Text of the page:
Censorship in the Name of Privacy
Why parents should keep writing, even if their disabled children can't consent.
Posted Jan 13, 2016
Last month, as everyone remotely connected to the disability community already knows, the website The Mighty ignited a firestorm of controversy after publishing a post called “Meltdown Bingo.”
I haven’t read the post, and I’ve only ever read a couple of articles on The Mighty, so I can’t speak about that incident specifically or the merits (or lack thereof) of the site in general. It’s the sentiment expressed in the aftermath of this episode that I find so troubling.
In an attempt to protect the privacy and dignity of the disabled, several advocates have crafted guidelines they would like to see followed by all parents writing about their disabled children, on The Mighty and elsewhere. The website Ollibean has a set of questions, including “Did the child give their permission?” that must all be answered in the affirmative before publication.
I think that if your child is capable of giving permission—of understanding what’s been written about him or her and the breadth and permanence of the Internet—then yes, you should ask first.
But what if, like my son, he isn’t? What if that’s kind of the point?
This issue didn’t start with “Meltdown Bingo,” and it won’t end with the post’s retraction. I experienced it in full force after publishing Facebook excerpts of parents with severely autistic children in September. Even though I had the parents’ permission, several autistic adults left comments condemning the parents for “demonizing” autism by exposing their children’s “most vulnerable moments” and “violating their privacy” just to “garner attention for themselves.”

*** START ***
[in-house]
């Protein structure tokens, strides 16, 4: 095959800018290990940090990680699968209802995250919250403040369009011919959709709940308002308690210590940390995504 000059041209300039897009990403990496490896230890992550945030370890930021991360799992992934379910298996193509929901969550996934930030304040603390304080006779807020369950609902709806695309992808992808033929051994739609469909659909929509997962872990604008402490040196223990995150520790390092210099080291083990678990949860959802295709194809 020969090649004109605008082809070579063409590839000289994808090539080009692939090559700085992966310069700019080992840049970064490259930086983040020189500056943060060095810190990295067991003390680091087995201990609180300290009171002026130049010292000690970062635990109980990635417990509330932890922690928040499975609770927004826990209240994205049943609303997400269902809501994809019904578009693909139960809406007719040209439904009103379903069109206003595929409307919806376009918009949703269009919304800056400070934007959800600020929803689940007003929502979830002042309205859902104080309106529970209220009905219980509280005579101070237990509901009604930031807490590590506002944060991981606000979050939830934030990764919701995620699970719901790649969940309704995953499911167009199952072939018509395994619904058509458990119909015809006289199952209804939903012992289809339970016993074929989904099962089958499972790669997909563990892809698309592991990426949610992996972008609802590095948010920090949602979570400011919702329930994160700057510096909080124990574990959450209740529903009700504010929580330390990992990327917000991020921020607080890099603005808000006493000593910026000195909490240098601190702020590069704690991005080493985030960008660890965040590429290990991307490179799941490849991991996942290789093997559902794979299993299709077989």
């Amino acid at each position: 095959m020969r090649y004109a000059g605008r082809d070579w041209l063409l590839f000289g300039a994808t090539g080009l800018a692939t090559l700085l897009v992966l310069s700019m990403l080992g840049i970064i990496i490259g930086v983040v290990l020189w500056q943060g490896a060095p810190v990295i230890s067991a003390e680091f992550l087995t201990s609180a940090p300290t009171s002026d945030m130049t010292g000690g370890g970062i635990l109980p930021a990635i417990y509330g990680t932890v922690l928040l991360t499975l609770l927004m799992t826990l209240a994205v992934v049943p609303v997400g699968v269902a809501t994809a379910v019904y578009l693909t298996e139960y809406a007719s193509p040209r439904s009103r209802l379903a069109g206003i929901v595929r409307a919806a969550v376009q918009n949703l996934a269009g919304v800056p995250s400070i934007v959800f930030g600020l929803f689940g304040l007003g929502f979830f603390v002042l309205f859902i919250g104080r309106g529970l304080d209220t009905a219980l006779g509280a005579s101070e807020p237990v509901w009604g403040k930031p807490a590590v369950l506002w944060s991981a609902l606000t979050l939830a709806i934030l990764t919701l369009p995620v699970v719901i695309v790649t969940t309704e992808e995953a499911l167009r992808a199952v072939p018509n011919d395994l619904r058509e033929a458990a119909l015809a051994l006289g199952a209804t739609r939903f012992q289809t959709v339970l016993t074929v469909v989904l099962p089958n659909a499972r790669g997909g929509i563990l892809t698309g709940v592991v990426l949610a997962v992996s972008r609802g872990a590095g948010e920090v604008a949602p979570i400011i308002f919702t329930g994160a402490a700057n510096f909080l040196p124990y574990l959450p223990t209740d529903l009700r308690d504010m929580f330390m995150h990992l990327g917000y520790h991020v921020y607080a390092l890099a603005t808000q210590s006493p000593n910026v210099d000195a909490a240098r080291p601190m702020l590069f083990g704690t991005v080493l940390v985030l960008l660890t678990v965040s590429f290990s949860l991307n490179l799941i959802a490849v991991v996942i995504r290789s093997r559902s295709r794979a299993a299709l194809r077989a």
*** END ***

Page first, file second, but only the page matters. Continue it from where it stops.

And those excerpts were anonymous! I can only imagine what those commenters would have to say about my writing about Jonah (although something tells me I’m about to find out).
I didn’t always write about my autistic son. My background is in fiction writing, actually. But I started writing about Jonah and other kids like him precisely because those with severe autism and other intellectual and developmental disabilities can’t speak for themselves. They can’t write about why they hit themselves in the head hard enough to detach their own retinas, how they finally toilet trained after 12 years in diapers, or where they would most like to live when they grow up.
Jonah doesn’t even know what it means to grow up. He is incapable of understanding such abstract concepts. He just turned 17 last week, but we have to remind him. He still always says 14 when we ask how old he is.
So, Ollibean, I can’t ask Jonah for permission to write about him. But as his mother and lifetime guardian, I act always with his best interests in mind. And that involves – among many, many other decisions—weighing the costs and benefits of disclosing personal details about him.
I see very few costs. Jonah doesn’t know the internet exists as anything but a portal for Sesame Street videos. If he somehow knew, I doubt he would mind, since he doesn’t feel shame or embarrassment. I admit I use a different calculus with my typical kids, precisely because they do feel those emotions, and because they could face real consequences if in the future, admissions officers or potential employers or dates were to Google them.
Since Jonah will never go to college, seek competitive employment, or get married, these concerns don’t apply to him.
Again, the point.
The benefits, however, are manifold. All parents who write about their severely autistic children contribute to thriving conversations about treatments, services and accommodations. We create loci of connection for families who have previously been completely isolated. Most importantly, we carve a space for this population in the political landscape. No conversation about housing, employment, insurance coverage or other supports should proceed without acknowledging the profound impairments and very different needs of those on the most severe end of the spectrum.
Given these critical benefits, I can’t help but find this insistence that only those children with the capacity to consent be written about and that only positive stories be told about them to be an insidious form of censorship, one directed specifically at those whose accounts conflict with the prevailing model of disability. That model prioritizes independence and societal change – neither of which will ever be primary goals of Jonah’s.
Still, his story is important, as are those of so many other kids like him. Parents, please keep writing! I look forward to reading your work.